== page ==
Rick Astley

Portrait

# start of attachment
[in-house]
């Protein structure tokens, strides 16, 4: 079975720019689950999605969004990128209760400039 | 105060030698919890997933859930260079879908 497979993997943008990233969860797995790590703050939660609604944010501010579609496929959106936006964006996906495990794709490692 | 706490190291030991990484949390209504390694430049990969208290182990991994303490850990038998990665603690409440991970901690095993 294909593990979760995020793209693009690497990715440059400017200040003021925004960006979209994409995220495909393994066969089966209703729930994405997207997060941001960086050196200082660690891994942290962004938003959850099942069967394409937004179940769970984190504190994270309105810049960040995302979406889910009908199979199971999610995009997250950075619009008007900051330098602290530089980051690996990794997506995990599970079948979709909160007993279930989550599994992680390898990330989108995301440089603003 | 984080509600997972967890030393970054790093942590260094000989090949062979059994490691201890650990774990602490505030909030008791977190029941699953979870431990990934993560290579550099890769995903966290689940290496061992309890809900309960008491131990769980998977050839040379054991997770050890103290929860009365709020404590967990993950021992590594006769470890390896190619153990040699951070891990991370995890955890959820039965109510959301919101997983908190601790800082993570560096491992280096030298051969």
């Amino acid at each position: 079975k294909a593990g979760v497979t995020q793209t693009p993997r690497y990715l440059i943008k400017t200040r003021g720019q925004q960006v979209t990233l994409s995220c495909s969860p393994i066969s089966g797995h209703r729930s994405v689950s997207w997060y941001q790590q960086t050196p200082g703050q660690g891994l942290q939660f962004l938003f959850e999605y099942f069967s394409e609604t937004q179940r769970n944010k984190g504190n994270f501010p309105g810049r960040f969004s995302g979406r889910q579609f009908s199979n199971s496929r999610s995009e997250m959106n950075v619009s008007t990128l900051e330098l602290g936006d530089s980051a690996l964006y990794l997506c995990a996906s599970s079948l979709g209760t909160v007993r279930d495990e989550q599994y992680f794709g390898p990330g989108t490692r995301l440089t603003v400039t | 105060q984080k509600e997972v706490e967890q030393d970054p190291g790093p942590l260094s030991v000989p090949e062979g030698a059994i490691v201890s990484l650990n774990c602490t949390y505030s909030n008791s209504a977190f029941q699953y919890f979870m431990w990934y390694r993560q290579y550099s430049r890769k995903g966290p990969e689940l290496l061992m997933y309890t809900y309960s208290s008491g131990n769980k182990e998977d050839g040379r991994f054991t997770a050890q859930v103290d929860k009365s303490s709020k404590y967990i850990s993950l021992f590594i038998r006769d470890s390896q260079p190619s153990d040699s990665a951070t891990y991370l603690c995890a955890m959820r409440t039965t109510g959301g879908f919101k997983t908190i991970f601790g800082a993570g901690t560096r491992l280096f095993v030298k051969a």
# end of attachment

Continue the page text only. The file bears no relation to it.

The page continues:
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Released a few years before the Internet phenomenon known as "Rick Rolling" and his ironic "Best Act Ever" win at the 2008 MTV Europe Music Awards launched him back into the music scene's consciousness, Rick Astley tested the appetite for a comeback with this collection of iconic American pop standards. Having prematurely retired at the tender age of 27, the former Stock, Aitken & Waterman protégé had already witnessed something of a minor revival thanks to 2002's double whammy of his Top 20 entry, Greatest Hits, and the European-only, Keep It Turned On, but Portrait was his first new studio album to be released in his homeland since 1993's Body & Soul. While on the surface, the selection of big-band numbers, lounge-pop classics, and traditional jazz standards may be a million miles away from the high-processed bubblegum pop of his "Never Gonna Give You Up" days, Astley is no stranger to the timeless songs of yesteryear, having previously covered the Temptations' "Aint Too Proud to Beg," and Nat King Cole's "When I Fall in Love" in his late-'80s heyday. Two tracks made famous by Cole also appear here too, ("These Foolish Things (Remind Me of You)" and "Nature Boy,") but elsewhere, Astley focuses on the perfectly crafted pop of Burt Bacharach and Hal David ("What the World Needs Now," "They Long to Be (Close to You)," "Make It Easy on Yourself"), Don McLean ("Vincent," "And I Love You So"), and songs from the movies such as West Side Story's "Somewhere," Andy Williams' vocal adaptation of the Love Story theme ("Where Do I Begin?"), and Elvis Presley's Blue Hawaii number "I Can't Help Falling in Love with You." Unfortunately, Astley appears to be going through the motions on the majority of the album, his trademark rich and soulful vocals very rarely shining above the tepid and lackluster production from Chris Braide (Westlife), and apart from a smoky blues reworking of Julie London's "Cry Me a River" and a Nashville-style interpretation of Jo Stafford's "You Belong to Me," there's very little attempt to differentiate from the originals. Indeed, it's very unlikely that anything from Portrait will be receiving the YouTube sensation treatment in 20 years time, thanks to its lazily selected and mundanely arranged collection of familiar songs which ultimately fails to provide even a fraction of the joy of his iconic global '80s hit.

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